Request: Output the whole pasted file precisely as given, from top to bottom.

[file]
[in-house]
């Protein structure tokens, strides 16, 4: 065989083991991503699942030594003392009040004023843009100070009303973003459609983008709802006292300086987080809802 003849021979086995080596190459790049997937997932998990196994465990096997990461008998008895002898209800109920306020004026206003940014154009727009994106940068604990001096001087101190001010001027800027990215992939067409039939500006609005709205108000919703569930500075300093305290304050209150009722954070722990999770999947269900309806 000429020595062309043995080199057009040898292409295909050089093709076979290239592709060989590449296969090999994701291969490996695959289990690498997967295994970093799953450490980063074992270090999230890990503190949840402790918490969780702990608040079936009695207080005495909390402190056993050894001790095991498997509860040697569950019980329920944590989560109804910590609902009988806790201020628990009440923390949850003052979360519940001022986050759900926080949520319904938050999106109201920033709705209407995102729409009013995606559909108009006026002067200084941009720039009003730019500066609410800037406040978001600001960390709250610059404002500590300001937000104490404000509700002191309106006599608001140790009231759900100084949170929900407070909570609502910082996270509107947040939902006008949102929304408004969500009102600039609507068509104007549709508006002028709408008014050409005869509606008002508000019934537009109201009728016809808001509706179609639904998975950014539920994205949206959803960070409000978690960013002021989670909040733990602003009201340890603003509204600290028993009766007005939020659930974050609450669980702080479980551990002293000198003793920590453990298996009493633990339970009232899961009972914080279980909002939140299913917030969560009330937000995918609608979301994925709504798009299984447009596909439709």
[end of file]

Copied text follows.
[in-house]
């Protein structure tokens, strides 16, 4: 065989083991991503699942030594003392009040004023843009100070009303973003459609983008709802006292300086987080809802 003849021979086995080596190459790049997937997932998990196994465990096997990461008998008895002898209800109920306020004026206003940014154009727009994106940068604990001096001087101190001010001027800027990215992939067409039939500006609005709205108000919703569930500075300093305290304050209150009722954070722990999770999947269900309806 000429020595062309043995080199057009040898292409295909050089093709076979290239592709060989590449296969090999994701291969490996695959289990690498997967295994970093799953450490980063074992270090999230890990503190949840402790918490969780702990608040079936009695207080005495909390402190056993050894001790095991498997509860040697569950019980329920944590989560109804910590609902009988806790201020628990009440923390949850003052979360519940001022986050759900926080949520319904938050999106109201920033709705209407995102729409009013995606559909108009006026002067200084941009720039009003730019500066609410800037406040978001600001960390709250610059404002500590300001937000104490404000509700002191309106006599608001140790009231759900100084949170929900407070909570609502910082996270509107947040939902006008949102929304408004969500009102600039609507068509104007549709508006002028709408008014050409005869509606008002508000019934537009109201009728016809808001509706179609639904998975950014539920994205949206959803960070409000978690960013002021989670909040733990602003009201340890603003509204600290028993009766007005939020659930974050609450669980702080479980551990002293000198003793920590453990298996009493633990339970009232899961009972914080279980909002939140299913917030969560009330937000995918609608979301994925709504798009299984447009596909439709």